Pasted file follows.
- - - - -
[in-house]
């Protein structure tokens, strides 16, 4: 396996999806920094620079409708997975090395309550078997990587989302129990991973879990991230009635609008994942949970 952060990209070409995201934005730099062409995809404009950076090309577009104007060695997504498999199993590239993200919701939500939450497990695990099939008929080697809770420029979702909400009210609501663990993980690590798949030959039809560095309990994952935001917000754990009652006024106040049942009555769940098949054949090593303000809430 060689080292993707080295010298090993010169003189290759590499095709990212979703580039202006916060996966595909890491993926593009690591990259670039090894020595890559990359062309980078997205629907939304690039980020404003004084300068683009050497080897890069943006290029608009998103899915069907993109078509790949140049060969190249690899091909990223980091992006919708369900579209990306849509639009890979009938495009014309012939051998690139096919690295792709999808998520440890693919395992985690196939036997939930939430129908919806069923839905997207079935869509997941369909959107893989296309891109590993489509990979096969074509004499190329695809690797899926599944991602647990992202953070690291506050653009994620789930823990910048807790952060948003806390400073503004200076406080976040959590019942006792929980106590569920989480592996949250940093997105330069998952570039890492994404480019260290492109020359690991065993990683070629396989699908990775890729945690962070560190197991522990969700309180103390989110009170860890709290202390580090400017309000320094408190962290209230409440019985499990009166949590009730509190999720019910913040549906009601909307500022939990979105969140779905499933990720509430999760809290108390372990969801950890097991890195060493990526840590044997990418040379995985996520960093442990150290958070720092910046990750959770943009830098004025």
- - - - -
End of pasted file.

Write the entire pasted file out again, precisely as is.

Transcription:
[in-house]
């Protein structure tokens, strides 16, 4: 396996999806920094620079409708997975090395309550078997990587989302129990991973879990991230009635609008994942949970 952060990209070409995201934005730099062409995809404009950076090309577009104007060695997504498999199993590239993200919701939500939450497990695990099939008929080697809770420029979702909400009210609501663990993980690590798949030959039809560095309990994952935001917000754990009652006024106040049942009555769940098949054949090593303000809430 060689080292993707080295010298090993010169003189290759590499095709990212979703580039202006916060996966595909890491993926593009690591990259670039090894020595890559990359062309980078997205629907939304690039980020404003004084300068683009050497080897890069943006290029608009998103899915069907993109078509790949140049060969190249690899091909990223980091992006919708369900579209990306849509639009890979009938495009014309012939051998690139096919690295792709999808998520440890693919395992985690196939036997939930939430129908919806069923839905997207079935869509997941369909959107893989296309891109590993489509990979096969074509004499190329695809690797899926599944991602647990992202953070690291506050653009994620789930823990910048807790952060948003806390400073503004200076406080976040959590019942006792929980106590569920989480592996949250940093997105330069998952570039890492994404480019260290492109020359690991065993990683070629396989699908990775890729945690962070560190197991522990969700309180103390989110009170860890709290202390580090400017309000320094408190962290209230409440019985499990009166949590009730509190999720019910913040549906009601909307500022939990979105969140779905499933990720509430999760809290108390372990969801950890097991890195060493990526840590044997990418040379995985996520960093442990150290958070720092910046990750959770943009830098004025």